Oh, the plastic! Everywhere I look there is plastic.
I am exploring the bays and ocean around Maine’s Acadia National Park by kayak. Acadia is an area of great natural beauty, but is also home to several ports with centuries of uninterrupted use. These are working ports, developed to harvest the ocean’s bounty. The harvest continues today with fish and lobster flowing through the ports.
Looking forward, the bow of my kayak is plastic. My paddle is a beautiful cedar strip creation, made possible due to the epoxy and urethane coatings that protect the wood. More plastic.
The water around me is dotted with floats attached to lobster pots. In past years, these would have been cork and wood, painted to indicate the owner. Plastic foam replaced cork. Wood replaced by rigid plastic.
Hemp or other natural fiber rope was used in the past. Today, the floats connect to the lobster pots with rot-resistant nylon or polyolefin.
Yesterday’s iconic lobster trap was made of wooden slats arrayed to form a half cylinder outfitted with netting made from natural fiber. Today’s traps are plastic coated steel with plastic netting, rectangular in overall shape. Wooden lath pots still find use as decoration, but pots on the docks and decks are not wooden.
Captured lobsters are stored in floating plastic cages, rafted together with plastic rope. They attach to floating docks, buoyant due to plastic floats.
Lobster boats are a mix of historic and modern. Wooden vessels protected with brightly colored paint, polymer-based paints, are common. More modern boats are constructed using plastic.
I expected to see plastic in the water. I’d steeled myself to be disappointed by plastic fouling the beautiful scenery, knowing full-well much of the concern is about microplastics I can’t see. Plastic trash is very rare in my travels around Mount Desert Island. As I always do, I pick up trash when I see it. I picked up only two pieces in five days on the water. Lack of visible plastic gives hope, hope significant amounts aren’t slipping into the environment to be reduced to smaller pieces. I am relieved, relieved the plastic I see around Acadia is intentionally there.
Dinner menus brag about serving sustainably harvested Maine seafood. Efforts to maintain Maine’s lobster fishery date back more than a century. Restrictions on harvest of breeding females, small, and large lobsters started out as voluntary, now the law. It is a robust fishery, with lobster harvests in the Gulf of Maine and George’s Bank continuing to grow.
As I paddle, lobster boats are pulling their pots. I hear the throb of diesel engines and see the exhaust trailing the boats. I think back to the menu claim, trying to reconcile use of the adjective sustainable. Sustainability, in the absolute, is about leaving resources for future generations. In a sustainable world, future generations will be able to afford themselves of all the resources at my disposal, in the same quantity and with the same accessibility. The fishery definition is much narrower, focusing only on the catch. It is about maintaining a stable population. Resources used in pursuit of the catch don’t figure in.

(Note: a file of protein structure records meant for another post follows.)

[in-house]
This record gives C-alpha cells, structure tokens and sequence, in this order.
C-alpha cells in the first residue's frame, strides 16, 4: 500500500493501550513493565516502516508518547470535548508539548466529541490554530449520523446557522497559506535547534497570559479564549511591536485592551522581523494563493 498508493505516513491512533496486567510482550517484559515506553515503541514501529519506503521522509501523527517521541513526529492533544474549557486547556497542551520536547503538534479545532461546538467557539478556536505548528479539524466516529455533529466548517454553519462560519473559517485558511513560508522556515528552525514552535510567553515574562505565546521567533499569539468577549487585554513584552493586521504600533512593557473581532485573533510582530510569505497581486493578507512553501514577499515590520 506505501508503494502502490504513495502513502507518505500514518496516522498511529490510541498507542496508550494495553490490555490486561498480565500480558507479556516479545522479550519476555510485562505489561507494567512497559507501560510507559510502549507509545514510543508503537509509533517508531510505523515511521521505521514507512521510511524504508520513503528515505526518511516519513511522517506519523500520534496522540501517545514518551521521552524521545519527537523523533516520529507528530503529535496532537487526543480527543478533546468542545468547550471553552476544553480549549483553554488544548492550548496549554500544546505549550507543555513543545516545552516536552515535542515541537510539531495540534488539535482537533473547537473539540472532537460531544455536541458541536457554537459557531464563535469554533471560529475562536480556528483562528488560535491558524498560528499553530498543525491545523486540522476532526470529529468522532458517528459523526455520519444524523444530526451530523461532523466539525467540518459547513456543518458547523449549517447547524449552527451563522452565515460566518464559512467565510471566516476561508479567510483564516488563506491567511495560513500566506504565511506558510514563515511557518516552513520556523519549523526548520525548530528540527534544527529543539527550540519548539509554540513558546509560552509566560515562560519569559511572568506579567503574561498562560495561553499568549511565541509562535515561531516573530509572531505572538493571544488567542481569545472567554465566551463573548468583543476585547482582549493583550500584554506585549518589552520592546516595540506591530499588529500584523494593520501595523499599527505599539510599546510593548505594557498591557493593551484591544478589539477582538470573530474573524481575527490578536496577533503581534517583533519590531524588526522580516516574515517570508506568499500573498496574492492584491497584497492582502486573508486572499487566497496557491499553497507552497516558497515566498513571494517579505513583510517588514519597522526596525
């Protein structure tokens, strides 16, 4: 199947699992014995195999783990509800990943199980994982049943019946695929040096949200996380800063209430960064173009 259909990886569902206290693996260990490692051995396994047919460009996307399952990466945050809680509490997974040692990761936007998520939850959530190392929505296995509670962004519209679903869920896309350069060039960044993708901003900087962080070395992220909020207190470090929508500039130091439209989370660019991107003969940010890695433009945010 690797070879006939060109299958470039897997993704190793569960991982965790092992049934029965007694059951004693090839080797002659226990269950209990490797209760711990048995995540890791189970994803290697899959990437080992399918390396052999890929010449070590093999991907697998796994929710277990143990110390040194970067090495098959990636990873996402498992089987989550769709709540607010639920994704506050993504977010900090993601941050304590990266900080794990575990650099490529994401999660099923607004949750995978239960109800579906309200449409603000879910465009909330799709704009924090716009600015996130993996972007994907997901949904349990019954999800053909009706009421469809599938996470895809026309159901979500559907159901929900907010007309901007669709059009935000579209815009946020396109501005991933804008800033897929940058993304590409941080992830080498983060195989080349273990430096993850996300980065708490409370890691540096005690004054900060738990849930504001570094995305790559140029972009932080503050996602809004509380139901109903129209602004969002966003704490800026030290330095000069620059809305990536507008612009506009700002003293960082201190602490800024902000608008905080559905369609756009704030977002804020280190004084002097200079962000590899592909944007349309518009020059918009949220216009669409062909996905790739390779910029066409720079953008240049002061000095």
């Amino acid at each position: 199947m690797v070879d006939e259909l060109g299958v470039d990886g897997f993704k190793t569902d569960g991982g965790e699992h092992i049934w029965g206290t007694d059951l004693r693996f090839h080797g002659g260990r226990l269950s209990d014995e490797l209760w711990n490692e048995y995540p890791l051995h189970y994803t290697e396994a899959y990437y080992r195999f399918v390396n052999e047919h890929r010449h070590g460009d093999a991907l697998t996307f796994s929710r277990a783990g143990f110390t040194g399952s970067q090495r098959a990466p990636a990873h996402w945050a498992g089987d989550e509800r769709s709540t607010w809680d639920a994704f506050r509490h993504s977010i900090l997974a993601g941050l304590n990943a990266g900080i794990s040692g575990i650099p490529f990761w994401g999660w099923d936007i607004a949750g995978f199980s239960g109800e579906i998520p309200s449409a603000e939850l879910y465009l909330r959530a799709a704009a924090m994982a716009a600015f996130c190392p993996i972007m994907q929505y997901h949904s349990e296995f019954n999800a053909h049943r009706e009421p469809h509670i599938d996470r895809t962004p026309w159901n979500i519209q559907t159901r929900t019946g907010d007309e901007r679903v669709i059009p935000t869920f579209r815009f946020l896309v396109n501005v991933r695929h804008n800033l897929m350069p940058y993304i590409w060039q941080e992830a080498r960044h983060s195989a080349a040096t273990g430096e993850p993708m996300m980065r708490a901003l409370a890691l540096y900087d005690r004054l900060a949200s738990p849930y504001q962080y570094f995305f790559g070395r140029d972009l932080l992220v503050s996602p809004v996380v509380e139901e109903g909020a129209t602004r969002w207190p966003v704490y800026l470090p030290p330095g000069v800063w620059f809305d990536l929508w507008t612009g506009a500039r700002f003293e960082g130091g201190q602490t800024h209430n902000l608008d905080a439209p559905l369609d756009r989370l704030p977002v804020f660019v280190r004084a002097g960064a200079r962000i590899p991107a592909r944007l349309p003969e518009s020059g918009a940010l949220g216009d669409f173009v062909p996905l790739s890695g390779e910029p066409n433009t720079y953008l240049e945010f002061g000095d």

Years in the chemical industry drive me to first associate raw material sourcing, emissions, and environmental plastic with sustainability. Sustainability encompasses more, but these three are front-and-center for chemicals. Sitting in Acadia, I see fossil fuels being burned to fuel the harvest. I observe air freight trucks on the piers, loading the harvest for distribution using fossil fuel burning planes. I see plastic, made from fossil resources, in use everywhere I look. I see plastics in the environment everywhere I look, plastics that degrade by the action of sun, wind, and wave. Sustainably harvested doesn’t seem accurate.
Natural, biodegradable materials gave way to plastic. History shows lobsterman of old spent hours each day repairing equipment. I haven’t observed any repairs happening. Plastic is a miracle material, significantly reducing hours spent repairing equipment. It is cheaper than alternatives and lasts longer. Sails gave way to fossil-fuel burning engines. Compelling economics drove adoption for both.
The Gulf of Maine fishery is a case, certainly not a unique case, where renewable, more sustainable options were displaced. Plastic replaced well-developed options based on natural materials.
I am left pondering how we roll back the clock, decreasing plastic use to reduce persistent particles in the environment. Pondering whether biodegradable alternatives for the rope, floats, traps and more can displace the superior performance of plastics. Pondering whether there is enough cork and sisal to displace the plastic. Pondering what incentives will drive adoption of materials with higher cost and reduced performance. Pondering whether renewables could again power the fleet. Pondering how much already expensive lobster will cost in the future. Pondering whether I can reconcile the costs.
The opinions expressed in this article are the author's own and do not necessarily reflect the view of their employer or the American Chemical Society.
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